Python Error..Help! Not sure why

Sorry I am new to python and learning from this exact video and not yielding the same results. (See in GH file on the top left corner)

Can anyone give me a pointer?

Thanks in advance! Python for Recursive Aggregation.gh (24.8 KB)

Hi @tamsamantha06,

Yes. At it again, eh? :slight_smile:

Sanchez’s method for getting the face boundary vertices was a little over-engineered, so I simplified it. He got the end points for each line segment of a surface boundary, which produces quite a lot of duplicate points and this is where the main issue comes from. Each line segment shares a vertex with the one before and after it, meaning that for closed surface boundaries you get duplicates for each vertex.
Also getting the surface center point is superfluous for this example!

rs.OrientObject() tries to construct a plane from the points that are provided. I believe it at least needs three distinct points to find the x- and y-axes of a plane. If you select point_list[0], point_list[1], and point_list[2] as the source points, and point_list[1] and point_list[2] are duplicates of each other, the plane construction fails, because you only provide two distinct points!

Furthermore, you have to pay attention that the indices of the selected vertices are not beyond the available vertex count. For tri faces only indices 0, 1, 2 are available and for quads 0, 1, 2, 3!
Negative indices can be used in Python to get items in reverse. For example, -1 gets you the last item from a list.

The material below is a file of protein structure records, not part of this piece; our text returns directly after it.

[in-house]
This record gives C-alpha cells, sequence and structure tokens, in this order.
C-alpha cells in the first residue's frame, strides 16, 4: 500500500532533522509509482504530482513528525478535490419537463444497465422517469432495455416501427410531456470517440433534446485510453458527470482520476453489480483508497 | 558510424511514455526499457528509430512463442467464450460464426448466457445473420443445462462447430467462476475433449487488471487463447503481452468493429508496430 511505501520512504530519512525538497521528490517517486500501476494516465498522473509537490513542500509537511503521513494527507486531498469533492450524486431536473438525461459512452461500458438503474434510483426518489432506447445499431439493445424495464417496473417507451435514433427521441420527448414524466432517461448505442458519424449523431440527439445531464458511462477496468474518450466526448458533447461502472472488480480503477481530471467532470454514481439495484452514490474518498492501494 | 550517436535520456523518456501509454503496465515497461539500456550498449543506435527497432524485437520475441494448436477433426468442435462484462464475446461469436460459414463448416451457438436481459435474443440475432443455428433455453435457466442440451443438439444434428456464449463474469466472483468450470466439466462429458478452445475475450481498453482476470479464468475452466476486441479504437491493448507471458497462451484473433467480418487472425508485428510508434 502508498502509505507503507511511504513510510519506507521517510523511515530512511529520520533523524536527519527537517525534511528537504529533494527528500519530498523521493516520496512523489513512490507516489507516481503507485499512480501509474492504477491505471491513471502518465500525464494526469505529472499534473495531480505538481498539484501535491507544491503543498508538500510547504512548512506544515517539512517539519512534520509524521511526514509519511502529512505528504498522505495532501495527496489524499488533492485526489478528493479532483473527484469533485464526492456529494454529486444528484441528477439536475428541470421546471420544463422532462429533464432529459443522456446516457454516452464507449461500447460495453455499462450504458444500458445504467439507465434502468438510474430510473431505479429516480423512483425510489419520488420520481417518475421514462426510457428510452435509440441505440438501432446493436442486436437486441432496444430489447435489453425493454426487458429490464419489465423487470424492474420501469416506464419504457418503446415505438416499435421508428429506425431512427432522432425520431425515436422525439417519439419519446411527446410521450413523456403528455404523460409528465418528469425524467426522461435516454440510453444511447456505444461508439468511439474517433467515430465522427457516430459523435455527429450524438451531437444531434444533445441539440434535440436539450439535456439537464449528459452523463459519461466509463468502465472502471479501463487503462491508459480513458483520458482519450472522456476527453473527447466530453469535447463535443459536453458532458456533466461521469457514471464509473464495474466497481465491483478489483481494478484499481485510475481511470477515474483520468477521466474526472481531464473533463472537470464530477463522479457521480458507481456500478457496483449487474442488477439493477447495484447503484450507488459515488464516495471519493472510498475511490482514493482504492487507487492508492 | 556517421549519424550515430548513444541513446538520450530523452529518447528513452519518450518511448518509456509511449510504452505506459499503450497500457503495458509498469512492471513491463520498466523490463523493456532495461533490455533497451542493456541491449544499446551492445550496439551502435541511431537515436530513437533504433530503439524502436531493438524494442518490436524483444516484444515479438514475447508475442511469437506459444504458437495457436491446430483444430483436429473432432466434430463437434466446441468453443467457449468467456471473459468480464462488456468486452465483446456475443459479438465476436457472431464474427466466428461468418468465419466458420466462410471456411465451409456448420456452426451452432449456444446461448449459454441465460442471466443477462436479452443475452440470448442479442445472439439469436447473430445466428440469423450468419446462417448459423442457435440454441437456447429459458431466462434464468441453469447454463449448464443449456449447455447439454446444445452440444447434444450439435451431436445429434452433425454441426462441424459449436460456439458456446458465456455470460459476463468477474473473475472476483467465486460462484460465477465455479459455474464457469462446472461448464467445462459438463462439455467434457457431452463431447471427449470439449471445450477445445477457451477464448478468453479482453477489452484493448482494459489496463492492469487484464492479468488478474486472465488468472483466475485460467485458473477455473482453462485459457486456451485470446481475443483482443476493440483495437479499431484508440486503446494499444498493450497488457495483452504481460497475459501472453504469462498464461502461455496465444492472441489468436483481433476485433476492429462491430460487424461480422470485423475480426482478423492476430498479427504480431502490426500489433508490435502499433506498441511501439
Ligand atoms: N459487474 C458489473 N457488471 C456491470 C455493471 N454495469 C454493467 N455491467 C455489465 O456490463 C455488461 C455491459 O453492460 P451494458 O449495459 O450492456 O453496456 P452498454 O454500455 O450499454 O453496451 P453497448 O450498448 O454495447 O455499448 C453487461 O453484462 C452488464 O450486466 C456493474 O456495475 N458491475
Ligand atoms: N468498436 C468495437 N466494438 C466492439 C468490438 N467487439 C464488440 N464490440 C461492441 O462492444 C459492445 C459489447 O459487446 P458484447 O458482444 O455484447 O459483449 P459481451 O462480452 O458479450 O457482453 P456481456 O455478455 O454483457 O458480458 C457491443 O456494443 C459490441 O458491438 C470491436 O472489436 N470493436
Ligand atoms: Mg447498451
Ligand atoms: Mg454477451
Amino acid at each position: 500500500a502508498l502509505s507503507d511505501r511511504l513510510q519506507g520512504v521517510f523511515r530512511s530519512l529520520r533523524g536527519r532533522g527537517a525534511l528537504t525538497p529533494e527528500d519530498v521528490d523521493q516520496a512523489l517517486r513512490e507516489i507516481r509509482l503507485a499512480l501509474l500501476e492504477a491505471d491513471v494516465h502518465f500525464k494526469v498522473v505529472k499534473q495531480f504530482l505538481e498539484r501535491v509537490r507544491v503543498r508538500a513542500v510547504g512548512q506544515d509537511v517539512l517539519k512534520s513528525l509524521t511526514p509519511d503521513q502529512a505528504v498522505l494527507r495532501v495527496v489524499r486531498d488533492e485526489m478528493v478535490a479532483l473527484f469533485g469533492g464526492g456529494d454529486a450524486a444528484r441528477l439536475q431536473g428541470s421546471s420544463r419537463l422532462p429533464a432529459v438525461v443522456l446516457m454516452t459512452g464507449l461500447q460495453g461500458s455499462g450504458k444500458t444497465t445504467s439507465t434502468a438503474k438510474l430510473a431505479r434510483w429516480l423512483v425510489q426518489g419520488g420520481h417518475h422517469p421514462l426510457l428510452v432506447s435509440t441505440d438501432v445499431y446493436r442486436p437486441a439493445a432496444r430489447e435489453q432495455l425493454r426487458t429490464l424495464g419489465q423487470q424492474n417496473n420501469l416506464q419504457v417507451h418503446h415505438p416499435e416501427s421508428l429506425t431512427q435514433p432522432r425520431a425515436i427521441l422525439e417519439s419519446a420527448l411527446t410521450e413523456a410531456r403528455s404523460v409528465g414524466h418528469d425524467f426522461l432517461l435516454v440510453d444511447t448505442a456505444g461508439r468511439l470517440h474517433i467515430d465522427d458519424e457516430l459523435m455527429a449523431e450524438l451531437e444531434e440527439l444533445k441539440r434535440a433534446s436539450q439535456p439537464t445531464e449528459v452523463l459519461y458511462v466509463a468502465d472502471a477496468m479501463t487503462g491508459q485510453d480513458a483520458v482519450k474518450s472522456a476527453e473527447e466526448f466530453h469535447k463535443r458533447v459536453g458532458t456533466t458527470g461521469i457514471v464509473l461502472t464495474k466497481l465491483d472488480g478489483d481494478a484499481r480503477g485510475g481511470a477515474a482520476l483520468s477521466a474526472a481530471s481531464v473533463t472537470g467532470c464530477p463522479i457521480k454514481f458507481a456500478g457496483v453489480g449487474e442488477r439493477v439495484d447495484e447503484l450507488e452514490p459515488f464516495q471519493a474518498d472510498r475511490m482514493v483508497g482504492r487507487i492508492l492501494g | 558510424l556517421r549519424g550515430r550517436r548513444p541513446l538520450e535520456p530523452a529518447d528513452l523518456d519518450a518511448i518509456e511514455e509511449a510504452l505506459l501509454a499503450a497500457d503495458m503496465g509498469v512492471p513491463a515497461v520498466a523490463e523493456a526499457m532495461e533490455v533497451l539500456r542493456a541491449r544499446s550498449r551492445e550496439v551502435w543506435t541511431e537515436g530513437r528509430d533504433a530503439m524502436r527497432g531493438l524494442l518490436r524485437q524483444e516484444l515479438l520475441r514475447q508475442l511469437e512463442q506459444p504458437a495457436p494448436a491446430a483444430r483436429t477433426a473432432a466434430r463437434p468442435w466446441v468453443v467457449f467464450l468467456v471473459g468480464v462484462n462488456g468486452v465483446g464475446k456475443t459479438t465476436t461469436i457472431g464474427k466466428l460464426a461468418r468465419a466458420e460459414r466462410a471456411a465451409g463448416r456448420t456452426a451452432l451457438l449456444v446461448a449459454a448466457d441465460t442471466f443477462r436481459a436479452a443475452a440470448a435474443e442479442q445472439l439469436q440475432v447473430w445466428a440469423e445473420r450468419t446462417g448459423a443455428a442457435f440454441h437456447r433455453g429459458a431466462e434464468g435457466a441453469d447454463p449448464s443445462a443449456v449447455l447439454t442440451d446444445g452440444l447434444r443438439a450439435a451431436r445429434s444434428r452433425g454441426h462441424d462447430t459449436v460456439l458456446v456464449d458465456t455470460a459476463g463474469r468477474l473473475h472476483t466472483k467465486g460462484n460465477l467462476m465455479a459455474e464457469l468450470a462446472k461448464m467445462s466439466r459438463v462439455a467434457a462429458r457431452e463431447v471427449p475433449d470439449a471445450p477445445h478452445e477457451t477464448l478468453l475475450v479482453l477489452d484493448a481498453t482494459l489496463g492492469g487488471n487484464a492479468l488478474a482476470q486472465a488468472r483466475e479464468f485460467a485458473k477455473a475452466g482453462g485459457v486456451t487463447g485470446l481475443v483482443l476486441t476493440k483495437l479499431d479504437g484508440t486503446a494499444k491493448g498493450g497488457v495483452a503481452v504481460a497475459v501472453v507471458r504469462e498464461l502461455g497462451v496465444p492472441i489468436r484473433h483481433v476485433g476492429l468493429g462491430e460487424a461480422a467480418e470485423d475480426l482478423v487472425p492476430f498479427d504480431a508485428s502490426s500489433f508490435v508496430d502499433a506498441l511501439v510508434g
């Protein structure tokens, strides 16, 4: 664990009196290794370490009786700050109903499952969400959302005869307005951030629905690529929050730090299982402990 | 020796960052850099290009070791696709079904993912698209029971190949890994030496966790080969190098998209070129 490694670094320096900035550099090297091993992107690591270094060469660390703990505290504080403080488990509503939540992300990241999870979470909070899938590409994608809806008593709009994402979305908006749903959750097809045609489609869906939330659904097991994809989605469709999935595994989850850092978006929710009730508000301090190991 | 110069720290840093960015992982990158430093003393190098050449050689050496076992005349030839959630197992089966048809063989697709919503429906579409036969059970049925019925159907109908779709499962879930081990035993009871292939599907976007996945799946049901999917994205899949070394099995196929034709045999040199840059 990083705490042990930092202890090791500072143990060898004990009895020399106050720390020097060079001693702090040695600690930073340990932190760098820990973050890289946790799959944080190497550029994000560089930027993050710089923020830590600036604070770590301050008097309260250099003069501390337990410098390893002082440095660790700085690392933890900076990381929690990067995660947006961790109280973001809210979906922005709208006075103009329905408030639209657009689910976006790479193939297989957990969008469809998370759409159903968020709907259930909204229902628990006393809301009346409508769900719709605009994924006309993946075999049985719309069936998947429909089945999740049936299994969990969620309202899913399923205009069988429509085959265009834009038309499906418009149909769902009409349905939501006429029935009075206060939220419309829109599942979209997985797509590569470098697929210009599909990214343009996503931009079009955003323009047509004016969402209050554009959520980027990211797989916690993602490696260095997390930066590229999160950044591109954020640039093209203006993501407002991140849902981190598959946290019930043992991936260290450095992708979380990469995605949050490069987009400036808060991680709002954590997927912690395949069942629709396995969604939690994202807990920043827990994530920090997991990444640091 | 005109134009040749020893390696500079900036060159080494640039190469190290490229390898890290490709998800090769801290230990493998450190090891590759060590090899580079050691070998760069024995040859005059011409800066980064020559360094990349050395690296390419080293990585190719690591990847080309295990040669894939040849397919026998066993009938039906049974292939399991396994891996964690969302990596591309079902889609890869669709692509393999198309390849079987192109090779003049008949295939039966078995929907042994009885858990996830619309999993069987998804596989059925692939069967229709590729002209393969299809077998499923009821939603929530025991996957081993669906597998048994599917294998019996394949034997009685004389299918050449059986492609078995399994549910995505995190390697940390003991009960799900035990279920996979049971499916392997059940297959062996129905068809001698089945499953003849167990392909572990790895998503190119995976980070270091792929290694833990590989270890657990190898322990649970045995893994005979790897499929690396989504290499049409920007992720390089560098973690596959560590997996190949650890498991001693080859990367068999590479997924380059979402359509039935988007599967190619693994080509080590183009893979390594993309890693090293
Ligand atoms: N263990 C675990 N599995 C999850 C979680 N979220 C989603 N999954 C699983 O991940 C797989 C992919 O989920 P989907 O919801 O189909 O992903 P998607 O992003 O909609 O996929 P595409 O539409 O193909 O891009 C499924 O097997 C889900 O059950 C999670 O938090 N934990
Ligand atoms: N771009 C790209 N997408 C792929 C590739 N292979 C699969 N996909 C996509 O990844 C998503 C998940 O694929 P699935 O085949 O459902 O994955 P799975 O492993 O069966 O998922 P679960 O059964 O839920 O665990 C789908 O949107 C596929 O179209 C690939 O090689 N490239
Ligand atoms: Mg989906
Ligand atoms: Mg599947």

2020-12-05 11-50-51.2020-12-05 11_53_18

Here’s the revised code:

import rhinoscriptsyntax as rs


def get_vertices(srf):
    border = rs.DuplicateSurfaceBorder(srf)
    vertices = rs.PolylineVertices(border)
    vertices.pop(-1)
    return vertices


def aggregate(obj, point_list, count):
    source = [point_list[0], point_list[1], point_list[2]]
    target1 = [point_list[-1], point_list[-2], point_list[-3]]
    target2 = [point_list[0], point_list[-1], point_list[-2]]
    print source
    
    if(count % 3 == 0):
        new_obj = rs.OrientObject(obj, source, target1, 1)
    else:
        new_obj = rs.OrientObject(obj, source, target2, 1)
    
    return new_obj
    

def recursive_aggregation(obj, gens, obj_list=[], count=0):
    if(gens == 0):
        return obj_list
    
    all_srf = rs.ExplodePolysurfaces(obj)
    
    point_set1 = get_vertices(all_srf[2])
    point_set2 = get_vertices(all_srf[3])
    point_set3 = get_vertices(all_srf[0])

    if (count % 2 == 0):
        new_obj = aggregate(obj, point_set1, count)
    else:
        new_obj = aggregate(obj, point_set2, count)

    copy = rs.CopyObject(new_obj)
    obj_list.append(copy)

    return recursive_aggregation(new_obj, gens-1, obj_list, count+1)


a = recursive_aggregation(brep, iterations)

For real recursion, you also need to return function() within function(). Sanchez did only a shallow recursion at best.

Generally speaking, unlike C, C#, Java, etc., Python is not written using UsingDuckTyping (also called CamelCase), except class names. Variables, functions, methods, etc. are named_in_lower_case_(with_underscores).
Also don’t put spaces/whitespace between function descriptions and their parentheses!! That is super cringe.

Here is the file:

Python for Recursive Aggregation 2.gh (30.9 KB)